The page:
Welcome back to the Pilot Pirate, where we preview the latest scripts looking for a home on the 2011-12 primetime TV schedule. Each week, we read and preview some of the projects interest to the AfterEllen community, breaking down scripts to help you, the optimistic TV fan anxiously awaiting the next Modern Family or Glee, keep up with the onslaught of pilots in contention.
A reminder: These are early stage scripts that are likely to be revised and, in some cases, drastically change before filming, and only some of which will make it to the airwaves.
This week: Georgetown and the untitled Whitney Cummings Project.
Pilot: Georgtown (drama)
Writers: Will Fetters (Remember Me)
Logline: A sexy soap revolving around the young people behind the power brokers of Washington, D.C.
Cast: James Wolk (Lone Star), Katie Cassidy (Melrose Place reboot), Daisy Betts (Persons Unknown), Condola Rashad (The Good Wife)
Director: Mark Piznarski (Gossip Girl, 90210)
Executive producers: Josh Schwartz (The O.C., Gossip Girl Chuck), Stephanie Savage (Gossip Girl, The O.C.), Len Goldstein (Heart of Dixie)
Andrew Pierce, 29, handsome and charming speechwriter (Wolk)
Bryce Johnson, 28, inquisitive reporter trying to work her way off the “style” beat
Samantha “Sam” Whitman, 29, pretty, grounded and moralistic center of group of young friends; an aide to the White House’s senior adviser
Michael Kline, White House senior adviser
Deanna Kline, Michael’s wife
Peter Brooks, 28, young-looking bookish type; a researcher in the White House library
Harper Hawley, 24, cute emo girl and Andrew’s assistant
Nikki Argo, 28, former model; now an up and coming member of the White House’s communications team
Vincent Feig, White House chief of staff
Gale Sullivan, communication’s director and Nikki’s boss
Len Foster, the top political journalist in Washington and Bryce’s boss
Montgomery “Monty” Knox, a classmate of Andrew, Sam, Peter, Nikki and Bryce’s and an opportunistic venture capitalist
Stacy Kristol, a cunning White House analyst out for Peter’s job
Caroline Wallace, a Republican senator who’s the bane of existence for the Democrat-controlled White House staff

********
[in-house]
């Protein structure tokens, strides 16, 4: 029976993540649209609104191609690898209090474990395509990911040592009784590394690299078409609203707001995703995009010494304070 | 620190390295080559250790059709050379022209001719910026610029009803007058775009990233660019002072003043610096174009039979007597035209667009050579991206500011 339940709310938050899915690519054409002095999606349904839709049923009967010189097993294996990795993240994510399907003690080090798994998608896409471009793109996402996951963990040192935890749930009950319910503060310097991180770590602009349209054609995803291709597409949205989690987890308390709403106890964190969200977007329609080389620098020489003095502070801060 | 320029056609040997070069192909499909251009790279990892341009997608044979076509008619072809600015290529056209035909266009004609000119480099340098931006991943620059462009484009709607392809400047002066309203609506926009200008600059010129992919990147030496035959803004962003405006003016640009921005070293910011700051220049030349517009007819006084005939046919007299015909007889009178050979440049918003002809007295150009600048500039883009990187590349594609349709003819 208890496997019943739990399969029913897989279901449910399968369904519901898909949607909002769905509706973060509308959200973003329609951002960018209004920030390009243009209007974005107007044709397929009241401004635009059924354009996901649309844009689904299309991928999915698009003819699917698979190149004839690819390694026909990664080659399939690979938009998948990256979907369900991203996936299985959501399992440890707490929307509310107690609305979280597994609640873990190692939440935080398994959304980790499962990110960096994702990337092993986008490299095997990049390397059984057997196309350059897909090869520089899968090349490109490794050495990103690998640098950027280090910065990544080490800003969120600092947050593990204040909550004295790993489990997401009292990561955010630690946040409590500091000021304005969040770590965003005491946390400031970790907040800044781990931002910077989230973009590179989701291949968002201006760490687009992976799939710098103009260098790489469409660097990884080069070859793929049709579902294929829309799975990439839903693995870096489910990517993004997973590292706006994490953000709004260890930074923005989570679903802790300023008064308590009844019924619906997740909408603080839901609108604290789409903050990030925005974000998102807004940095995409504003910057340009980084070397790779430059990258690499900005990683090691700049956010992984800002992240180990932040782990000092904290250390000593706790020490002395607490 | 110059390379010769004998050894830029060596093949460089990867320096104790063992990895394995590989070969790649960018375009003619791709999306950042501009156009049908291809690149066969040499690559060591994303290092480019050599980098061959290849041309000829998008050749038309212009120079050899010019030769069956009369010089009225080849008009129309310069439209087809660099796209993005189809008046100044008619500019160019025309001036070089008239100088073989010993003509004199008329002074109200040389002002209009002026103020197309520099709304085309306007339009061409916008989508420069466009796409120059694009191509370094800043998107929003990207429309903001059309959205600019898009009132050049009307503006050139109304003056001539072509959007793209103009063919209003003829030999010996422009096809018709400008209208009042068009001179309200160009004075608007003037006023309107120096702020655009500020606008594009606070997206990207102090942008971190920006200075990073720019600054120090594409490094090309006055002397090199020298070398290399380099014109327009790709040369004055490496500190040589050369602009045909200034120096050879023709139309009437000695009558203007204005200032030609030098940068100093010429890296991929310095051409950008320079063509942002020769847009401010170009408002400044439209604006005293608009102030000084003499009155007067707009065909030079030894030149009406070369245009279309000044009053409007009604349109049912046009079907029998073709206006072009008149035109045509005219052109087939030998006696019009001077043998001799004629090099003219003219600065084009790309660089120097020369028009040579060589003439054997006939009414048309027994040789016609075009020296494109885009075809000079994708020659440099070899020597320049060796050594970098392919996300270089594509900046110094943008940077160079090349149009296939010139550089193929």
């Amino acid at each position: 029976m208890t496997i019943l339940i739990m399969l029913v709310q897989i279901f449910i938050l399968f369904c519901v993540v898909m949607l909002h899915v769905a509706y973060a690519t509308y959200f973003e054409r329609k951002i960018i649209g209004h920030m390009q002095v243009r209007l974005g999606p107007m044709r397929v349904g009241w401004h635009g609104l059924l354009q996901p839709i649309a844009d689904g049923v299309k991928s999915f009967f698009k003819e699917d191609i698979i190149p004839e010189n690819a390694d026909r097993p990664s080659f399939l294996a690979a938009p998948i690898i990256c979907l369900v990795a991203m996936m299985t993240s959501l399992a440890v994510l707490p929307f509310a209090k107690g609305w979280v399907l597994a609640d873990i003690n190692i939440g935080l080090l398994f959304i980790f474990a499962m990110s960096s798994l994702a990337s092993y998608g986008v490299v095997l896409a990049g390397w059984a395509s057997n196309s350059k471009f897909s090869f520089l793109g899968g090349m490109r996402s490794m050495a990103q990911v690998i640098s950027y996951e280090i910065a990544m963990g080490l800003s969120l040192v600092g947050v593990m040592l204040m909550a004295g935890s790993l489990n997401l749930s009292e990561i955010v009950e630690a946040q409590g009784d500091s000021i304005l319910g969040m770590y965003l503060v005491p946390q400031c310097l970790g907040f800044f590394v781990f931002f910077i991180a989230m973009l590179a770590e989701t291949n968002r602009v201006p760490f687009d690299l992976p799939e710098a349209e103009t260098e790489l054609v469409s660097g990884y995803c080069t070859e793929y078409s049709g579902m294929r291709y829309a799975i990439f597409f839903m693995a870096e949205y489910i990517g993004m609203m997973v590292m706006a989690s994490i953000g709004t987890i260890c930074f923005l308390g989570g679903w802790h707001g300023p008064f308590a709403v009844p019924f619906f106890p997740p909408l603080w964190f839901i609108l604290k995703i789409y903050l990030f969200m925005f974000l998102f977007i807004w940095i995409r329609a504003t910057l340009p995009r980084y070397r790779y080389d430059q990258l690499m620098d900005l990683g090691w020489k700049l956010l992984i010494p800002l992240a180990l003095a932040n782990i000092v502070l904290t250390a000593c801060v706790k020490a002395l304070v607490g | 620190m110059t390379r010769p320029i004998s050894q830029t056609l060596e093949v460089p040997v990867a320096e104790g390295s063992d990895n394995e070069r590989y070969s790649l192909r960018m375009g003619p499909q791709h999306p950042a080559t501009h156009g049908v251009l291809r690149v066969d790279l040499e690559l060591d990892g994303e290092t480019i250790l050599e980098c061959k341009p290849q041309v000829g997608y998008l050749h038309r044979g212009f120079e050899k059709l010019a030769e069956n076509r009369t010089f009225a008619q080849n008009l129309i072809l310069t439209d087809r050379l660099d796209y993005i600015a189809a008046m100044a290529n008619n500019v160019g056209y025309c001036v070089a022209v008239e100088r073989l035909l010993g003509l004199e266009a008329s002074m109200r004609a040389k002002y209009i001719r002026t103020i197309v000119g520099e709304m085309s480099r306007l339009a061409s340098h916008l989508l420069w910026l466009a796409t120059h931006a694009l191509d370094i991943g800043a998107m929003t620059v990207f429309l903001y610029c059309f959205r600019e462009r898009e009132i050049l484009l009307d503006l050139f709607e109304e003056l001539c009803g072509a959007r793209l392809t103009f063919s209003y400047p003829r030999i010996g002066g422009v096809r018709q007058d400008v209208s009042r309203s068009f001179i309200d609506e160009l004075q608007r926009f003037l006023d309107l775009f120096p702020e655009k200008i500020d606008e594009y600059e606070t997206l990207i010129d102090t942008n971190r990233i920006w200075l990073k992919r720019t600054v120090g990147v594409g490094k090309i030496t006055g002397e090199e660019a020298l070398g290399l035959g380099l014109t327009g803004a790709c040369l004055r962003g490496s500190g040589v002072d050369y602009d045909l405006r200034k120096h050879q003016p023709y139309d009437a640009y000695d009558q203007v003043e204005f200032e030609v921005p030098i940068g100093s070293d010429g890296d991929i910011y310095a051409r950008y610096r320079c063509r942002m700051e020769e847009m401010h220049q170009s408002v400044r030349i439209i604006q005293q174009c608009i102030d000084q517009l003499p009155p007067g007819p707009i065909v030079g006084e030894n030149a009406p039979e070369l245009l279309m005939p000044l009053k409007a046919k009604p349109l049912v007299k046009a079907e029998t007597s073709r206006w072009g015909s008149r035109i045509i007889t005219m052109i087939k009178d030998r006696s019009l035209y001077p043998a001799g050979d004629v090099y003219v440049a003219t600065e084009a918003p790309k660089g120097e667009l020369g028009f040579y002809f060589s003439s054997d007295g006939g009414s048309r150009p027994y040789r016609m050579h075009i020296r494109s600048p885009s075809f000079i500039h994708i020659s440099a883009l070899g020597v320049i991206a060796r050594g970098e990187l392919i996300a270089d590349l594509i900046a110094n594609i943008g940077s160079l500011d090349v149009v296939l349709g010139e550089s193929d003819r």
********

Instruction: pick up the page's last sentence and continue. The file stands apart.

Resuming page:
Condola Rashad, who plays lesbian character Bryce Johnson
I’m not a big fan of primetime soaps like Desperate Housewives. With Housewives, I find the women trite and mostly devoid of characteristics that make them truly compelling characters. Considering Georgetown’s premise, I went in expecting Housewives with a sprinkling of The West Wing. What I got, however, was the politics of The West Wing with a dash of the soapy Melrose Place.
Georgetown is among the most promising pilots this season. It’s a smart workplace drama about a group of young former college friends who now work in Washington and navigate both sides of the aisle — as well as their interconnected personal lives and how their personal politics play into their professional ones.
Everything here revolves around James Wolk’s Andrew, the youngest speechwriter for the president. His ex-girlfriend, Daisy Betts’ Sam, is Washington royalty and the daughter of a heavyweight politico (it’s unclear just who her father is in the pilot). The pair are roommates with Peter, a bumbling nerdy bookish type, and Nikki, a former model turned Washington communications staffer.
Also in the mix is Bryce Johnson (Condola Rashad), a gay 28-year-old female reporter who has friends — Nikki, Andrew, Sam and Peter — in high places and who’s working diligently to be taken off the style beat at Washington’s most influential political blog. Among the costs of Bryce’s hard work: her girlfriend. In the script, Bryce bows to pressure from her boss and abandons her girlfriend on her birthday. While it’s unclear if Bryce is out at work or among her friends, it’s refreshing to see lesbian characters who are neither coming out or pregnant. Either way, add a pair of lesbians to primetime should Georgetown get picked up to series. (Bryce’s unnamed girlfriend has yet to be cast.)
What also makes the ABC drama pilot so strong is its throng of characters. Each of our young hotshots have older, more senior officials to whom they report and interact with. The first lady attempts to set Nikki up on a blind date; Sam’s boss, the White House senior IMD, knows his wife is having an affair and is keeping their separation a secret since the midterm election is approaching and he doesn’t want his personal life to impact the president’s focus.
Overall, Georgetown is a compelling read with compelling characters you want to root both for and against. Besides, I’ll get on board just about anything with a lesbian reporter.
Pilot Pirate outlook: Your party affiliation doesn’t matter — just don’t miss the party.